Following standard procedure we were given two days to completely recover from our enforced sleep. Day three saw mixed squads of various talents commencing their reconnaissance excursions. At first these were restricted to a maximum of an earthly hour, but gradually expanded as all the working parties returned safely to submit their reports.
By the end of two weeks, with an interim safety rating of over 50% evaluated, permission was given for overnight stays in the transporters to allow for a more wide-spread search. I was part of the unit allocated the south-east vector and was in high spirits when we set out on our journey. After several hours of the same boring landscape I felt disappointment until I noticed the rocks were gradually reducing in size.
The exterior temperature reading was also rising steadily from below freezing to a more acceptable twelve degrees, although by our equivalent of nightfall it had begun to drop again. We knew that a day on this planet was equivalent to thirty nine earth hours but every expedition used standard earth or E-times to avoid confusion. Although it was twenty-four E-hours since we had started out it was still light beyond our viewing panels.
Continuing our journey on auto-control, three of our unit of twelve remained on watch while the others got some sleep before taking over the shift. Mine began when it was pitch black outside but one by one the three suns arose, and by the time we were all awake brightness was illuminating our surroundings.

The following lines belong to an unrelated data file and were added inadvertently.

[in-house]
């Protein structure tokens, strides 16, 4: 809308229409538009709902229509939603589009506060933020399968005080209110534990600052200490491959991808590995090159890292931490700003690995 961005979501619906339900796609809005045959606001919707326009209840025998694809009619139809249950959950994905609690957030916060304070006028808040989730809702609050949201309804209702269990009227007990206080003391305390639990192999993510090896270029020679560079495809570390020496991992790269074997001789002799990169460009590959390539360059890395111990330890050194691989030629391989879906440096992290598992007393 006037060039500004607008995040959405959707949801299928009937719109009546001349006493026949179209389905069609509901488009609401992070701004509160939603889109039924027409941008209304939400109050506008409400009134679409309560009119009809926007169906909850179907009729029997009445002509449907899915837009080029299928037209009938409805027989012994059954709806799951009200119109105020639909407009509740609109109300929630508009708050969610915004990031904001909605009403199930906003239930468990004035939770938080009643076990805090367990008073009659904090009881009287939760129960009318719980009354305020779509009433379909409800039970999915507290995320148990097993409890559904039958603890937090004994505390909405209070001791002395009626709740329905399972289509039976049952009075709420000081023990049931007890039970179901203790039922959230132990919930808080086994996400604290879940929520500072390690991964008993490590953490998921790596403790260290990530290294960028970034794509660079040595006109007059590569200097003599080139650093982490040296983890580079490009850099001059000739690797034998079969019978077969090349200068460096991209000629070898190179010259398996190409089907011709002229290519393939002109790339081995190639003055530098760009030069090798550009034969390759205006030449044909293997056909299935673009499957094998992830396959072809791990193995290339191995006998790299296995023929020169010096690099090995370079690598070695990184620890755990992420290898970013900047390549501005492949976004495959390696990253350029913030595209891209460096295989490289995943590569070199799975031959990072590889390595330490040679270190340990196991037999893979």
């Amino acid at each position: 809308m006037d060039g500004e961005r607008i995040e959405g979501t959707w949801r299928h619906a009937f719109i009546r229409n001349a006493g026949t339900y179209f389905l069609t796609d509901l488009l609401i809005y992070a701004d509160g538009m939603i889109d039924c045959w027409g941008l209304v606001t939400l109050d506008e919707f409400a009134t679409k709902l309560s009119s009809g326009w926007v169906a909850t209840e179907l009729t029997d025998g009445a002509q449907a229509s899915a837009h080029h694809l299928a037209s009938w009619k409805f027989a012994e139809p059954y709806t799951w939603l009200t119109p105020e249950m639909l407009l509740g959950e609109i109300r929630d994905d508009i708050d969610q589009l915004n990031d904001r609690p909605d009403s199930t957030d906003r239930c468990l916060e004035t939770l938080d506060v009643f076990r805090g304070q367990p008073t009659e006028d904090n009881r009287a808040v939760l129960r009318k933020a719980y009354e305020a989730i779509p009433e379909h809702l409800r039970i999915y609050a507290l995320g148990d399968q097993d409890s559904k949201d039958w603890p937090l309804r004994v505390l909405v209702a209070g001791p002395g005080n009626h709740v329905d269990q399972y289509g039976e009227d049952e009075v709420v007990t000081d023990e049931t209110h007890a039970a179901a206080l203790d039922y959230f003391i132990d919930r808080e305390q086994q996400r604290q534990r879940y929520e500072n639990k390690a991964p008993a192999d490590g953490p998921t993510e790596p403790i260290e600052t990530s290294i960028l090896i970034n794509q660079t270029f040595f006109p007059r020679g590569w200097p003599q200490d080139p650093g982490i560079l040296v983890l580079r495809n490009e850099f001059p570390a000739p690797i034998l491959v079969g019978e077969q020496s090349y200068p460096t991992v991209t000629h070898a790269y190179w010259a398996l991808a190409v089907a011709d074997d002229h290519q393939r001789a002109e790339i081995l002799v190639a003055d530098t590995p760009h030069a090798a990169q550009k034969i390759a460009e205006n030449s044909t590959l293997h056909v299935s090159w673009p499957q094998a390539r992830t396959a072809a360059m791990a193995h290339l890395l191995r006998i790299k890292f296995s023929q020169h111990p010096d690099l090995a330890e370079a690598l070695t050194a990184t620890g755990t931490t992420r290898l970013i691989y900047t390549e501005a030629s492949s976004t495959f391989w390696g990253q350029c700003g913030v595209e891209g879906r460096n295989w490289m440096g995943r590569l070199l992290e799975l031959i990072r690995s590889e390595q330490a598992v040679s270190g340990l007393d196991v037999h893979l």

Rocks had given way to smaller pebbles, and we began to see what appeared to be grasses and cactus-like plants emerging through the sand. The agronomists and botanists carried out their research and reported back favourably.
We obtained permission to continue our trek even though the need for final reports prior to decision day was fast approaching. After several more E-days we came across a small pond with tiny insects hovering above the clear, pure water. It was the first proper sign of animal life we had seen and we were overjoyed.
As you might have guessed D-day came and went and this is now our home. Life settled into a routine, and with our numbers expanding we now occupy four separate regions on Encounter as we call our new world. There are the mountain, valley, meadow and sea areas, and each has their own identity and customs.
Cracks are appearing in our relationships, and bickering between the different zones is taking on sinister overtones. Instead of working together, each area is trying to outdo the others and claim superiority. Arguments are breaking out between the communities and the North has even suggested banning residence for people from other sectors.
For my grandchildren’s sake I hope the problems don’t escalate. Perhaps I won’t even live long enough to see it. The universe is infinite but the disease of animosity appears to have accompanied us to this new world, carried in the souls of the explorers who once had such hopes and dreams for the future.
It reminds me of the old saying ‘You can take man out from the earth, but you can’t take earth out of the man.’
© Voinks October 2016